Jeff Sessions came to Capitol Hill in self-defense mode, refuting allegations that have dogged his short tenure as attorney general about his role in the Russia imbroglio plaguing the Trump administration.
But there were few shockers in his Tuesday testimony before the Senate Intelligence Committee, as Sessions repeatedly shook off questions, particularly about his conversations with President Donald Trump. Democrats were predictably displeased with his answers, but Republicans signaled that they believe Sessions successfully cleared up any confusion surrounding his own interactions last year with Russian officials.
“You’ve answered questions that surround the reasons of your recusal and the fact that you had never been briefed since Day One on the investigation,” Sen. Richard Burr (R-N.C.), the committee chairman, said at the end of the hearing. “You made clear that you can’t think of any other conversations that you’ve had with Russian officials … just to name a few things that I think you’ve helped us to clear up.”
Here are POLITICO’s takeaways from Sessions’ appearance:
Sessions’ go-to line: ‘I don’t recall’
The attorney general couldn’t definitively recall whether he interacted with Russian Ambassador Sergey Kislyak at an April 2016 forum at the Mayflower Hotel in Washington. He didn’t recall whether the president’s son-in-law, Jared Kushner, had similar conversations with the Russian diplomat.
And in a rapid-fire sequence of questions from Sen. Joe Manchin (D-W.Va.), Sessions repeatedly stressed that he could not recall whether current and former White House officials such as Michael Flynn, Reince Priebus and Stephen Miller had met with Russian representatives during the 2016 campaign.
The “I don’t recall” line was a reliable response from the attorney general during the nearly three-hour grilling, particularly about one of the biggest questions raised before his testimony — whether he had further undisclosed meetings with Russian officials.
“I did not have any private meetings — nor do I recall any conversations — with any Russian officials at the Mayflower Hotel,” Sessions said in his defiant opening remarks. Later, he slightly qualified his statement, acknowledging that he “may have had an encounter during the reception” with Kislyak, but that was it.
His responses prompted Sen. Kamala Harris (D-Calif.) to wonder how much Sessions had prepared for his high-stakes hearing, perhaps with written documents, emails, notes or his personal calendar.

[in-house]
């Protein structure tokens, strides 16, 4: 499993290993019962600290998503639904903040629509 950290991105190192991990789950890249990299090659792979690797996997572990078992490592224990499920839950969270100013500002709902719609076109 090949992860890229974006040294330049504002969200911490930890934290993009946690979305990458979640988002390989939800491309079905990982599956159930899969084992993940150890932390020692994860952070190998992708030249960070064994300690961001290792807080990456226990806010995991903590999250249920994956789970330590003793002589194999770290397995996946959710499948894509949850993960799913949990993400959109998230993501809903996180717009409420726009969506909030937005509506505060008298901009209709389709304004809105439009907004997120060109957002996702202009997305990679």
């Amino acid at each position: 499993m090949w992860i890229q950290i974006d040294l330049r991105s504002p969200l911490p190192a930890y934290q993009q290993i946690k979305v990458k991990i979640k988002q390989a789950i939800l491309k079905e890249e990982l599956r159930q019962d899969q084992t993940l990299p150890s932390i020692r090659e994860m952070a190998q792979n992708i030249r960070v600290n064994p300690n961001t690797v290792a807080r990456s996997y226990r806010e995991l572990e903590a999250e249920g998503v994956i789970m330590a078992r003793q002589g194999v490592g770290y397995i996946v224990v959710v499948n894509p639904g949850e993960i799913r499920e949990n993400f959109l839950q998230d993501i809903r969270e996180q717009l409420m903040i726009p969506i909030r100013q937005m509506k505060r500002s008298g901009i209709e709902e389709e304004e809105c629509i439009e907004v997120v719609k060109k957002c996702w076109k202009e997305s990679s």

“I attempted to refresh my recollection, but so much of this is in a wholesale campaign of extraordinary nature that you’re moving so fast that you don’t keep notes,” Sessions explained.
Senate Republicans run interference
While Democrats were harsh toward Sessions, nearly all Republicans treated him gingerly.
Sen. Tom Cotton (R-Ark.) was perhaps the most critical of Democrats, accusing them of tumbling “down lots of other rabbit trails” because no evidence has surfaced so far of collusion between Moscow and Trump associates — a conversation that devolved into chatter about action movies.
“Have you ever, ever, in any of these fantastical situations, heard of a plot line so ridiculous that a sitting United States senator and an ambassador of a foreign government colluded at an open setting with hundreds of other people to pull off the greatest caper in the history of espionage?” Cotton mused.
Sessions did not hide his gratitude.
“Thank you for saying that, Sen. Cotton. It’s just like through the looking glass,” Sessions responded. “I mean, what is this?”
Cotton was not alone in running interference for Sessions. Sen. Jim Risch (R-Idaho) noted that senators regularly speak with ambassadors and asked Sessions, “Is that a fair statement?”
And Sen. James Lankford (R-Okla.) read a lengthy response from the Center for the National Interest, which hosted the April 2016 event at the Mayflower and said it was unlikely that a private meeting between any two individuals could’ve occurred without drawing some attention.
Lankford then asked Sessions: “Do you have any reason to disagree with that?”
The support from Senate Republicans extended off the dais. Sen. Luther Strange (R-Ala.), who was appointed to Sessions’ Senate seat and is now seeking to win it outright, attended most of the hearing and issued a statement afterward, declaring that the attorney general showed a “complete commitment to integrity, transparency and the rule of law.”
Sessions rattled under pressure
The still-new attorney general has had little practice at the witness table, and it showed as he became rattled under questioning from Democrats who have accused him of not being forthcoming about his interactions with Russian officials.